Last week was an eventful one in Washington, but one piece of news came and went with surprising swiftness. The executive editor of the Washington Post, Marcus Brauchli, was fired by the Post’s publisher, Katharine Weymouth—and hardly anyone paused to notice.
If something of this media magnitude had occurred when Weymouth’s grandmother, Katharine Graham, was in charge, it would have brought the chin-stroking set to a full stop: Days and weeks of analysis, perhaps a Newsweek cover story, two Charlie Rose installments, talk of a movie, certainly a Ken Auletta essay in the New Yorker. I say this not to praise the late Mrs. Graham, who was lucky to be at the helm when it mattered, but to emphasize the old biblical admonition: How the mighty have fallen!
The rise and fall of Washington Post editors is of lesser consequence today because, in this brave new world, media institutions like the Washington Post are of lesser consequence. You need only pick up a copy of the Brauchli-era Post (its weight will reveal the secret) to see how much news space, how much advertising, how many writers and editors have been lost, probably never to be replenished.
Whether this is a Good Thing or Bad Thing—and we should be thankful for the journalism of cyberspace and cable television—I leave to others to judge. But it certainly opens an instructive window on the modern media culture.
First, there was Katharine Weymouth’s carefully worded letter to staffers, which said everything—“Marcus Brauchli will . . . assume a new role as Vice President . . . working closely with Don Graham to review and evalu- ate new media opportunities”—and nothing: “Today, [the Post’s] digital operations, including washingtonpost.com, mobile platforms and an expanded digital-video unit, are consistently recognized as among the most innovative mainstream news sites.” Can anyone imagine, say, the late Turner Catledge of the New York Times claiming something like “mobile platforms and an expanded digital video unit” as his legacy?
Then there was reporter Paul Farhi’s very carefully worded story in (where else?) the Style section—“Facing growing business pressures, the Washington Post shook up its newsroom on Tuesday . . . ”—which made the fascinating statistical claim that Brauchli’s successor, Martin Baron of the Boston Globe, is “only the fourth journalist appointed to the job in the past 44 years.” Interesting, yes—so long as you discount the fact that the job was held by two journalists (Benjamin Bradlee, Leon- ard Downie) for 40 of those 44 years. The Post editor’s chair—like the leadership of any number of once-mighty metropolitan dailies—has entered its revolving phase.
In that regard, the appointment of Marty Baron makes eminent sense. Baron can boast the usual number of Pulitzer Prizes and admiring profiles and Editor of the Year awards in his 11-year tenure at the Globe. But like all his contemporaries in the executive-editing game, Baron has primarily been managing the Globe’s steady deterioration in quality, size, and financial value during the last decade.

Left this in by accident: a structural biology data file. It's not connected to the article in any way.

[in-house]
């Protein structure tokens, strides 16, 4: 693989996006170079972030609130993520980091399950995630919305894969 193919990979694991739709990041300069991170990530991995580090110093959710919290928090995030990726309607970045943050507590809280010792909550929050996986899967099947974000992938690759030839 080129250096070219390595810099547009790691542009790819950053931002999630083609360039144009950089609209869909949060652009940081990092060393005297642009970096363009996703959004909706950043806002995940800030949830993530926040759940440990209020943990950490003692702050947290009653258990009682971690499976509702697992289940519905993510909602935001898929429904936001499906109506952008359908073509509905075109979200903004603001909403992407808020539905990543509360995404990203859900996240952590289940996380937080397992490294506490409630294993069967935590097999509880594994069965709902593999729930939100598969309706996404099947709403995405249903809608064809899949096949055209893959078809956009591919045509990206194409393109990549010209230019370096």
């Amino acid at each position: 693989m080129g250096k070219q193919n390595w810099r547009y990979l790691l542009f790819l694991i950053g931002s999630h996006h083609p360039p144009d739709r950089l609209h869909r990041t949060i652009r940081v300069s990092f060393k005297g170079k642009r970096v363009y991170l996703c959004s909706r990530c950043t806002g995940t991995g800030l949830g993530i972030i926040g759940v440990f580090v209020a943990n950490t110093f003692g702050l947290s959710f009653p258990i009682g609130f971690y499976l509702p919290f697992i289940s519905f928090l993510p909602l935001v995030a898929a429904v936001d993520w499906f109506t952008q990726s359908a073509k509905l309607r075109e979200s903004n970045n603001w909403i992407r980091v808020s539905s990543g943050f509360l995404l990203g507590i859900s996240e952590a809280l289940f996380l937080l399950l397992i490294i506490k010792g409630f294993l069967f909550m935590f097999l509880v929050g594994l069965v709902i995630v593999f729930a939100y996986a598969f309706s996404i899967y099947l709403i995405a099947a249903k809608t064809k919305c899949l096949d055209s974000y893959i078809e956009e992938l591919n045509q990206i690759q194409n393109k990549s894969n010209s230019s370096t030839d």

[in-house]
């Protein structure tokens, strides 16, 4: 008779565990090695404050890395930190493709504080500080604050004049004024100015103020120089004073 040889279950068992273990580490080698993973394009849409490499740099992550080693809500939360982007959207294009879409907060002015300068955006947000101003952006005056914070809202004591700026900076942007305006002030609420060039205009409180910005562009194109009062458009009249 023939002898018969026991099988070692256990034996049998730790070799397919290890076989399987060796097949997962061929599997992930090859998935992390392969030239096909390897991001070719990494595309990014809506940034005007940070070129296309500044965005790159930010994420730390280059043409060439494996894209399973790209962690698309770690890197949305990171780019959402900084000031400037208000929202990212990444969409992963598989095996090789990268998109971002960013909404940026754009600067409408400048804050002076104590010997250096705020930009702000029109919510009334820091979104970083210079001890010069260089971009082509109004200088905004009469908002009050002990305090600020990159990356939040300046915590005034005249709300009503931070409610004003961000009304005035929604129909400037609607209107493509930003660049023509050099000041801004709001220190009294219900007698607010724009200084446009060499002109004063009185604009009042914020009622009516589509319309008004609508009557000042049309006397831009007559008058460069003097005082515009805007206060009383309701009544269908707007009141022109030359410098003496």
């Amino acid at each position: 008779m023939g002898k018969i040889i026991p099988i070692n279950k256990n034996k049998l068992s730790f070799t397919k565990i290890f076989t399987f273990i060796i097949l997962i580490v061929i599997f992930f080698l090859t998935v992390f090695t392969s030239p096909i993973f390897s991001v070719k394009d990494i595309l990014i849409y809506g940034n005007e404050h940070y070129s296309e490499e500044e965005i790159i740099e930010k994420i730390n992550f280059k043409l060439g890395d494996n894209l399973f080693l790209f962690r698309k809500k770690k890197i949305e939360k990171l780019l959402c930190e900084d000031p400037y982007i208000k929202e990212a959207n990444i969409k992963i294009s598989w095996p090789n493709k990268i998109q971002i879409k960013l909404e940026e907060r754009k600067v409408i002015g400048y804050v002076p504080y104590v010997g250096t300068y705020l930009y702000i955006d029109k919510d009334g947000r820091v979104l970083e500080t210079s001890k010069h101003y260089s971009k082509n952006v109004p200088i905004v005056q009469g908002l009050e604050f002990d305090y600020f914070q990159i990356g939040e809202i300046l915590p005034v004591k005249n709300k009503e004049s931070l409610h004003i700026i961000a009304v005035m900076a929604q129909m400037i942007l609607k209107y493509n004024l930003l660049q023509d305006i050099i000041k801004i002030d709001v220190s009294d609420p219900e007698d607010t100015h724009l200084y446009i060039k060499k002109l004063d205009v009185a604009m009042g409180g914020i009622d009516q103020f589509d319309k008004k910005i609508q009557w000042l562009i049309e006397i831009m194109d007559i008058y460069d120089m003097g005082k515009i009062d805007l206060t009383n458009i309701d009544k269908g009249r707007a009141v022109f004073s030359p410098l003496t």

(The New York Times Company purchased the Boston Globe for $1.1 billion in 1993 and stopped trying to sell it last year when it couldn’t get offers as low as $35 million.)
Indeed, Baron, who is a perfectly capable man, has been on an upward path, regardless of outcome, since his days at the Miami Herald, Los Angeles Times, and the New York Times. That is because he has long since joined the kind of golden circle among senior media types, who swap well-compensated sinecures the way celebrities churn through spouses. If this Post vacancy had occurred two decades ago, it would’ve been filled by such usual suspects as Gene Roberts, Geneva Overholser, or the late Michael Gartner.
Like the 51-year-old Marcus Brauchli, who earned lifetime tenure (and his Post job) in 2008 by being elbowed aside at the Wall Street Journal by Rupert Murdoch, Baron, 58, is probably good for one more editorship after this—succeeding Jill Abramson at the New York Times?—before graduating to ombudsman status, or better yet, the Newseum board of directors, or an endowed chair at a journalism school in a nice location.
Still, there is a tension and uncertainty here that reflects the ambiguous future of daily newspapers. On the day his demotion was announced, Marcus Brauchli’s wife took to her Facebook page to pay tribute to her husband in the usual terms—“the courage to stand up for his ideals . . . dedication to superior journalism as an essential part of our democracy,” etc., etc. —but then added this petulant note: “Has the Washington Post of Watergate fame become the place where you can’t speak truth to power?”
Somebody, probably the person who will soon be “working closely with Don Graham to review and evaluate new media opportunities,” must have advised Mrs. Brauchli to delete that sentence, which she did. But does the executive editor’s wife really believe that newspaper publishers are retrenching because they feel like it, or that 40 years after Watergate, the Post’s self-congratulatory tone still makes sense?
Philip Terzian is literary editor of THE WEEKLY STANDARD.